It felt appropriate that the robots would be on display in retail warehouses at the Manhattan Associates Exchange 2022 in Berlin from October 10-12.
Packing, sorting and collaborating robots machines have been working away in the lobby of the Cosmos Convention Center, displaying their capacity to the hundreds of retail reps scurrying around the site. They were just in time A reminder of the big trend in stocking retail.
Less than a week ago, Wal-Mart announced a “step forward” in its technology investments and the evolution of its supply chain with the acquisition of robot automation company Alert Innovation.
Following significant technology-led investment in regional distribution centers and fulfillment locations over the past several years, the US grocer and marketer has agreed to acquire Alert to bolster its already substantial expertise in the field.
Alert develops material handling technology to automate order fulfillment in retail supply chains. The acquisition comes after the two companies have spent the past six years working together to customize technology for it Market Fulfillment Centers at Walmart (MFC).
The MFC network that Walmart has developed — which makes its stores’ technology suitable for online order fulfillment — will now be beefed up, according to the retailer. The company said such an investment is good for customer exposure and more efficient for staff assigned to serve online shoppers from stores.
The first MFC to use robot technology from Alert was piloted in 2019, says David Guggina, senior vice president of innovation and automation at Walmart US.
“Robot technology is noteworthy in the industry, due to its fully autonomous robots that store, retrieve, and distribute orders by moving horizontally, horizontally, and vertically across three temperature zones without any elevators or conveyors,” he explains. “This provides less space constraints within the MFC and eliminates the need to pause the entire system for robot maintenance.”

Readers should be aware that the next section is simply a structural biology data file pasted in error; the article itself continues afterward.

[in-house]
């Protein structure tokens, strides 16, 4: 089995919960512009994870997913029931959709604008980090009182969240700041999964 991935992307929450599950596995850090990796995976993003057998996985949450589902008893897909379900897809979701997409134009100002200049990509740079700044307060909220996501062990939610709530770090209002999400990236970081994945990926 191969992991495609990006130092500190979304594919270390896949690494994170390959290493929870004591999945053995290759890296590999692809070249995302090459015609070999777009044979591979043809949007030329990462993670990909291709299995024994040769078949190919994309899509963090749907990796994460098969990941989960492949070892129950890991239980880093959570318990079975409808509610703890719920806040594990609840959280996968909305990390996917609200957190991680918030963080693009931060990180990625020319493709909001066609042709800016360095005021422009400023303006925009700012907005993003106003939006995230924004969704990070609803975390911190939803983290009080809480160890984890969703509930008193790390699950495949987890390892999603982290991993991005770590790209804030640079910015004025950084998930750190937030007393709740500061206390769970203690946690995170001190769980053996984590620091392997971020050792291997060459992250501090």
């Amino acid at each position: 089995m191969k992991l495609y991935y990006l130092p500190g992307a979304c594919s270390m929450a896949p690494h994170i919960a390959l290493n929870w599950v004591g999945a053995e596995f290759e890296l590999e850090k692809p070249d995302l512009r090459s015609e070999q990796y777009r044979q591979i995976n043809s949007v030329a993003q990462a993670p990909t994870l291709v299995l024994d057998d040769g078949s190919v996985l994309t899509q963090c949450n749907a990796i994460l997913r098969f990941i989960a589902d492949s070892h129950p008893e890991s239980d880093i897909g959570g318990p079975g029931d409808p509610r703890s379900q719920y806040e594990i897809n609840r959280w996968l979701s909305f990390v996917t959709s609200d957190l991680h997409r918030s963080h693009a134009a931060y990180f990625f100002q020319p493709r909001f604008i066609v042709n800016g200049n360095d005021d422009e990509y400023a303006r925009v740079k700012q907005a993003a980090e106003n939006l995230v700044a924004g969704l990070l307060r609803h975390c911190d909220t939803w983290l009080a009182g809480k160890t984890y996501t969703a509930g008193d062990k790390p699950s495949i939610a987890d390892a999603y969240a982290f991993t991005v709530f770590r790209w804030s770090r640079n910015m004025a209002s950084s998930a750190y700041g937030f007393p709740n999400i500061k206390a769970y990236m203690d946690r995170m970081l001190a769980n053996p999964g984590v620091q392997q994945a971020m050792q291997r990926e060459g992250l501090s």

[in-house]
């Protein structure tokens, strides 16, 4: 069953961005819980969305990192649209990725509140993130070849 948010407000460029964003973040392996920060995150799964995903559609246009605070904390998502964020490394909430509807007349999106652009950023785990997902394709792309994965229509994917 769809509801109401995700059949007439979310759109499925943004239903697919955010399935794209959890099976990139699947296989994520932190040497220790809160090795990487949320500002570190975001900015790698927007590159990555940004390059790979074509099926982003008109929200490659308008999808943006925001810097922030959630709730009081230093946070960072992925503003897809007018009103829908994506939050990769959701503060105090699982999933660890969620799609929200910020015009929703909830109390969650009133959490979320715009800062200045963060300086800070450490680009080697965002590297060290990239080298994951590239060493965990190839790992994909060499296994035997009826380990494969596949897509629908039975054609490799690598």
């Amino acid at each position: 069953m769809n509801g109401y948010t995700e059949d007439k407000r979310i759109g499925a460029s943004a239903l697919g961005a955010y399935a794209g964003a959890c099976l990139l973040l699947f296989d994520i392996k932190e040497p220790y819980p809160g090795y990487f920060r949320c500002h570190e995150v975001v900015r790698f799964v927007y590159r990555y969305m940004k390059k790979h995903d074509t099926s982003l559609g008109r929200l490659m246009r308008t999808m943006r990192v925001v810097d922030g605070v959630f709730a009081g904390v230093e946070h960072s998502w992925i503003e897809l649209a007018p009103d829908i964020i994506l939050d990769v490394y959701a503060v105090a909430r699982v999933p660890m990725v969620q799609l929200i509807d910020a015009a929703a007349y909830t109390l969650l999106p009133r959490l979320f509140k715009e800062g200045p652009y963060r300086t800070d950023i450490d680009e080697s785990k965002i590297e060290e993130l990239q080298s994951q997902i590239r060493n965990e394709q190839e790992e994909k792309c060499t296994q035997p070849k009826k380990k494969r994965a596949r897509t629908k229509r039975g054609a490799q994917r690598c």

Guggina suggests that the arrival of the Alert team will strengthen Walmart’s existing robotics and engineering departments, and he promises that Walmart will continue to modernize its supply chain operations with more investments in robotics and automation in both stores and the broader distribution network.
Amazon is shaking things up again
The technology on display in Berlin, which represents some of the systems that match Manhattan’s ever-evolving warehouse management technology stack, was from Locus and Exotec. Zebra Technologies — which owns its own robot technology after acquiring Fetch Robotics last year, but didn’t show it in Berlin — also had a presence at Kosmos Hall.
These companies’ presence in the industrial robotics market is due in part to the first wave of retail robot consolidation, which began in 2012 when Amazon acquired Kiva Systems for a deal worth about $775 million. Other companies that used Kiva robots in their warehouses at the time quickly ran into work with Newly created Amazon Robotics division or seek technical expertise elsewhere, with the latter becoming the preferred option.
This created fertile ground for new robotics companies looking to fill the gap that Kiva left behind. These startups wanted to help the broader retail industry become more efficient in the supply chain and a large number of companies have sprung up around the world.
“There’s great innovation in academia and industry, and a mixture of the two. We’re agnostic to all of them. There’s a best-case fit for every type of robot in a warehouse, and it’s not a combination of A number of them in the distribution center is common.”
In fact, Locus was founded specifically in response to the Amazon-Kiva situation by the owner of a distribution center that uses Kiva. He uses a fleet of robots built into the stream Warehouse management systems To provide automated pallets to transfer selected items to a conveyor or to a packing station. Locus says this reduces walking distances and improves overall picking efficiencies.
Meanwhile, Exotec operates the Skypod order-picking system which includes robots that can climb shelves up to 12 meters high and retrieve products autonomously, before delivering bags to human- or automated picking stations. Its technology is used by companies such as Gap, Fast Retailing-owned Uniqlo, and Decathlon.
It was rewarded with the Manhattan Associates Partner Innovation Award 2022 during the event in Berlin, further raising its profile within the supply chain community and demonstrating just how important the field of robotics is to retailers.
The rise of bots focused on Exchange retailers comes as bot companies are being acquired by major retailers once again. Walmart’s Alert deal came just a month after Amazon went on another shopping spree, this time in Europe.